US braces for more violence from anti-Muslim film

Protesters run as police, unseen, open fire Thursday into the air near the U.S. Embassy during a protest about a film ridiculing Islam’s Prophet Muhammad, in Sanaa, Yemen.

Protesters run as police, unseen, open fire Thursday into the air near the U.S. Embassy during a protest about a film ridiculing Islam’s Prophet Muhammad, in Sanaa, Yemen.

WASHINGTON (AP) — The Obama administration was caught by surprise by the ferocity of the Sept. 11 attack against the U.S. Consulate in Benghazi, Libya, that killed the ambassador and three other Americans. Now it is bracing for another potential eruption of violent demonstrations in parts of the Muslim world after Friday’s weekly prayers — traditionally a time of protest in the Middle East and North Africa.

Angry demonstrations over an anti-Islam video already have occurred in Egypt and Yemen, and officials theorize well-armed Libyan extremists hijacked a similar protest in Benghazi, where several Libyan security guards also were killed. The U.S. put all of its diplomatic missions overseas on high alert, and Secretary of State Hillary Rodham Clinton delivered an explicit denunciation of the video as the administration sought to pre-empt further turmoil at its embassies and consulates.

“The United States government had absolutely nothing to do with this video,” she said before a meeting with the foreign minister of Morocco at the State Department. “We absolutely reject its content and message.”

“To us, to me personally, this video is disgusting and reprehensible,” Clinton said. “It appears to have a deeply cynical purpose: to denigrate a great religion and to provoke rage.”

In Yemen’s capital of Sanaa, hundreds of protesters chanting “death to America” and “death to Israel” stormed the U.S. Embassy compound and burned the American flag on Thursday.

Yemen’s president, Abed Rabbo Mansour Hadi, quickly apologized to the U.S. and vowed to track down the culprits, just as Libya’s president did. Egypt’s Islamist President Mohammad Morsi, who had been slow to speak out on Tuesday’s assault on the embassy in Cairo, promised Thursday that his government would not allow attacks on diplomatic missions.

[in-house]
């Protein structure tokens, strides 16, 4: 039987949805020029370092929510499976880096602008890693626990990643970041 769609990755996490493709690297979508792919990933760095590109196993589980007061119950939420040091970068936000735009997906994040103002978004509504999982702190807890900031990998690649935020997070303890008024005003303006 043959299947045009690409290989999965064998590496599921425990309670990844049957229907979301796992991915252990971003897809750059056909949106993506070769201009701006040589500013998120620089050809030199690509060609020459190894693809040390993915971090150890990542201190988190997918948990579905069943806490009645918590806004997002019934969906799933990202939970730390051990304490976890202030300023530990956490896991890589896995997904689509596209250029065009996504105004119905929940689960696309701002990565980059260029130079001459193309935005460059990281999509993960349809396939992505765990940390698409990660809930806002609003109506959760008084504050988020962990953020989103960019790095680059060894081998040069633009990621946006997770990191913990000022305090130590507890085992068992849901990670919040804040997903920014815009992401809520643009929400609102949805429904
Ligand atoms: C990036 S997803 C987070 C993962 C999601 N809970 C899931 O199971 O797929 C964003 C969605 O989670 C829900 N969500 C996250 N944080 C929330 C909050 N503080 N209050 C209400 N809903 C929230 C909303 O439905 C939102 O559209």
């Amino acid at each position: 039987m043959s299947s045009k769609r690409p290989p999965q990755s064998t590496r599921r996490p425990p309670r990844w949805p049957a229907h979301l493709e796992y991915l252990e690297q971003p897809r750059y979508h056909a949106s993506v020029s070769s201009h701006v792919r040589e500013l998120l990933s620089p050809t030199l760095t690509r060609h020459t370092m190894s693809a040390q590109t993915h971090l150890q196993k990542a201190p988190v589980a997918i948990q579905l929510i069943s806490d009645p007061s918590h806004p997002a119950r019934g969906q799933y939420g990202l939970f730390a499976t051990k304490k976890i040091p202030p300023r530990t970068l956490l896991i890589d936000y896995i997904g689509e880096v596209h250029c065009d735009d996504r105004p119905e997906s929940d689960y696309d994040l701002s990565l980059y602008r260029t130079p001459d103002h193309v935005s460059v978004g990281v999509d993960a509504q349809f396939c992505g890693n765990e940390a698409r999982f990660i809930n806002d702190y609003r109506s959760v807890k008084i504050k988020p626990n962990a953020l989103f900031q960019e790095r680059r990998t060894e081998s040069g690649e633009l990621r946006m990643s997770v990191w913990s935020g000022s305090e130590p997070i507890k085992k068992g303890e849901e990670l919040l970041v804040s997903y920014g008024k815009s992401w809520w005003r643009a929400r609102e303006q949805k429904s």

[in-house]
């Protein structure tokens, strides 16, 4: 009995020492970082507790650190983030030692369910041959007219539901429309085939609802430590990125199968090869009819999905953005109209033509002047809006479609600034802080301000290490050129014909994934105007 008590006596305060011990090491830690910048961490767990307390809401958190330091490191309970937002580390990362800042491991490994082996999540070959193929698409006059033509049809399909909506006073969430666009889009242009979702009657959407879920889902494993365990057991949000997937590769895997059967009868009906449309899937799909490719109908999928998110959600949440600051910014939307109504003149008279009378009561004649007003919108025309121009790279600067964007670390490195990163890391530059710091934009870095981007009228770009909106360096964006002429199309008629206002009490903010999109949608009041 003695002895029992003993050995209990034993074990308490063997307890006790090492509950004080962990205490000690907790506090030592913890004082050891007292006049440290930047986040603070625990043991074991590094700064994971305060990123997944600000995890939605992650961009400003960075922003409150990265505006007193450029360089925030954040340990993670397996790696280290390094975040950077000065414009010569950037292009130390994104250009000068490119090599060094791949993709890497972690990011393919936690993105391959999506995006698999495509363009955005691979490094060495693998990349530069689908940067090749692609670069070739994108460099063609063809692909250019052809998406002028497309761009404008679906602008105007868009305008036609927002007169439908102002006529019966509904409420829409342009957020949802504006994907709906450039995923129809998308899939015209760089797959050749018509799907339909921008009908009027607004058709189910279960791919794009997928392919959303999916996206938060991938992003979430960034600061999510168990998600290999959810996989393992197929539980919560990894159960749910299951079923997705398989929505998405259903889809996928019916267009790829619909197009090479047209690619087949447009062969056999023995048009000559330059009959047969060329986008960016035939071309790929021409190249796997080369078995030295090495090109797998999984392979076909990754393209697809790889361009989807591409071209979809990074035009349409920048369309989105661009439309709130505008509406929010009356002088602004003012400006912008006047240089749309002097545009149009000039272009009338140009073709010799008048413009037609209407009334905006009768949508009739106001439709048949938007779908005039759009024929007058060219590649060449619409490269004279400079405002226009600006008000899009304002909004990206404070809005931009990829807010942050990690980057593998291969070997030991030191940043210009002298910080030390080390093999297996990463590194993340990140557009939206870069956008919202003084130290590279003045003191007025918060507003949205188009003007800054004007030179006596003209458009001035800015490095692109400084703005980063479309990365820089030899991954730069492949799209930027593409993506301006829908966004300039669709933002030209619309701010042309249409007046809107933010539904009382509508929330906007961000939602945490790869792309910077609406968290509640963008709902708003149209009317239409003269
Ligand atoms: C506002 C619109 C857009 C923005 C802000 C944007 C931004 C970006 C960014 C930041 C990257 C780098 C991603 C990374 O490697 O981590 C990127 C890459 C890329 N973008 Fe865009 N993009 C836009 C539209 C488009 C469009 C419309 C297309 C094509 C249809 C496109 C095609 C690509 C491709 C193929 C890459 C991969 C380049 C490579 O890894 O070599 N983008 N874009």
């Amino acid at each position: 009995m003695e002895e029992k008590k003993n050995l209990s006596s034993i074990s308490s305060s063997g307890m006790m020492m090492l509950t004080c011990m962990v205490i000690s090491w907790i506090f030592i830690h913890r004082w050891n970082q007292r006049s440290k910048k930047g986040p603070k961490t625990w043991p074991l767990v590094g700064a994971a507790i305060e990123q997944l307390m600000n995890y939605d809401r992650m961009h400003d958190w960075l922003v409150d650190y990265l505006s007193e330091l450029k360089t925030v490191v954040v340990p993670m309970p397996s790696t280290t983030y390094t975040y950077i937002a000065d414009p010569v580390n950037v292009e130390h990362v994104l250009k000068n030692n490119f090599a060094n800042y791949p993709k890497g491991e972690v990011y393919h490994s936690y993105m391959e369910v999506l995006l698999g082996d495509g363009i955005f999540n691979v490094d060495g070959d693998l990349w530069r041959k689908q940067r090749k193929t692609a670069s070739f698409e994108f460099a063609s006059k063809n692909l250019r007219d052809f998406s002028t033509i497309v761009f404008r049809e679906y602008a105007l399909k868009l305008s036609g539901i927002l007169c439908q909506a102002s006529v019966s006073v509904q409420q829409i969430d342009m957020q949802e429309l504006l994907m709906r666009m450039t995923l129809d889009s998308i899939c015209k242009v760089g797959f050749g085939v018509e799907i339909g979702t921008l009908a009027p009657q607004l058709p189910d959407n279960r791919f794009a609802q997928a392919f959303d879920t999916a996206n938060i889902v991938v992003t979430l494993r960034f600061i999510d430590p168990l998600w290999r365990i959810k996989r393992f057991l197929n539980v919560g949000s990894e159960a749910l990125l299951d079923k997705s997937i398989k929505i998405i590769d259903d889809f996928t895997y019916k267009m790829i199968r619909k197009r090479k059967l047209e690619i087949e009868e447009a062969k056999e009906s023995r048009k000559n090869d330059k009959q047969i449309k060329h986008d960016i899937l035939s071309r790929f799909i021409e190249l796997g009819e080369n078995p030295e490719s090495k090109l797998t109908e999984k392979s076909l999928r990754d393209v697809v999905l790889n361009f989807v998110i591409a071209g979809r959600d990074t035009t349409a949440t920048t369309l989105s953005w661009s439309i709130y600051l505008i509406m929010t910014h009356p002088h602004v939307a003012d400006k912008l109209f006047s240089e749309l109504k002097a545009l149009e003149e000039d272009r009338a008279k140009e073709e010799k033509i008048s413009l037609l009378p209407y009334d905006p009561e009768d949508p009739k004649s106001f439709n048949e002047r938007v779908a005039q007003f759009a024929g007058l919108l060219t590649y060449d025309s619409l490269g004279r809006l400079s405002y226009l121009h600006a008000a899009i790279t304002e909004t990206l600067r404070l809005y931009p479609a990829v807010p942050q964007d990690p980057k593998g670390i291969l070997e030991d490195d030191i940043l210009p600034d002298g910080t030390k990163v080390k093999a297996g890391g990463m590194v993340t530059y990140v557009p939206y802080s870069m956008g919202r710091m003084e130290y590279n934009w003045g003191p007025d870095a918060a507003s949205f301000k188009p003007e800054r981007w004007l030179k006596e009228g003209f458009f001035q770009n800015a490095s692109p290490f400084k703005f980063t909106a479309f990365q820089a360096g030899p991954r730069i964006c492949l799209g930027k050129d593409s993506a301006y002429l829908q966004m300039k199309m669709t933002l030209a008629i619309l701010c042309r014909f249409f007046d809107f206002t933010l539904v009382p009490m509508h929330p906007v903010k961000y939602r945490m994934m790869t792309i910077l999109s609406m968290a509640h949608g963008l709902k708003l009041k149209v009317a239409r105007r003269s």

The crowd in Sanaa swarmed over embassy’s entrance gate. Men with iron bars smashed the thick, bullet-proof glass windows of the entrance building while others clambered up the wall. Some ripped the embassy’s sign off the outer wall.

In Cairo, protesters clashed Thursday with police near the U.S. Embassy. Police used tear gas to disperse he protesters and the two sides pelted each other with rocks. But unlike Tuesday, when protesters climbed the embassy’s walls and several of them breached its grounds, police kept the protesters away from the compound.

U.S. officials said they suspect the attack at the Benghazi consulate, which had also been the target of an unsuccessful attack in June, may have been only tangentially related to the film.

They also stressed there had been no advance warning or intelligence to suggest a threat in Libya that would warrant boosting security, even on the 11th anniversary of the terror attacks of Sept. 11, 2001.

“As we did with all of our missions overseas, in advance of the September 11 anniversary and as we do every year, we did evaluate the threat stream and we determined that the security at Benghazi was appropriate for what we knew,” State Department spokeswoman Victoria Nuland said.

Egypt’s ruling Muslim Brotherhood called for demonstrations after Friday prayers as did authorities in Iran and the Gaza strip. Large protests were expected in Baghdad and Iraq’s second-largest city, Basra, as well as Amman, Jordan. Israel was stepping up security in anticipation of demonstrations after Muslim prayers.

The White House said it was prepared for more protests but stressed any violence would be unjustified.

“It is important to note that as these protests are taking place in different countries around the world, responding to the movie, that Friday, tomorrow, has historically been a day when there are protests in the Muslim world,” White House press secretary Jay Carney told reporters in Colorado. “And we are watching very closely for developments that could lead to more protests. We anticipate that they may continue.”

While rejecting the content of the video, Clinton stressed that no matter how offensive it is, the film cannot be used as an excuse for violence like that seen in Egypt, where a mob breached the walls of the U.S. Embassy in Cairo on Wednesday, and in Yemen, where demonstrators tried to storm the embassy compound in Sana on Thursday.

“There is no justification, none at all, for responding to this video with violence,” Clinton said. “We condemn the violence that has resulted in the strongest terms. ... It is especially wrong for violence to be directed against diplomatic missions. These are places whose very purpose is peaceful: to promote better understanding across countries and cultures.”

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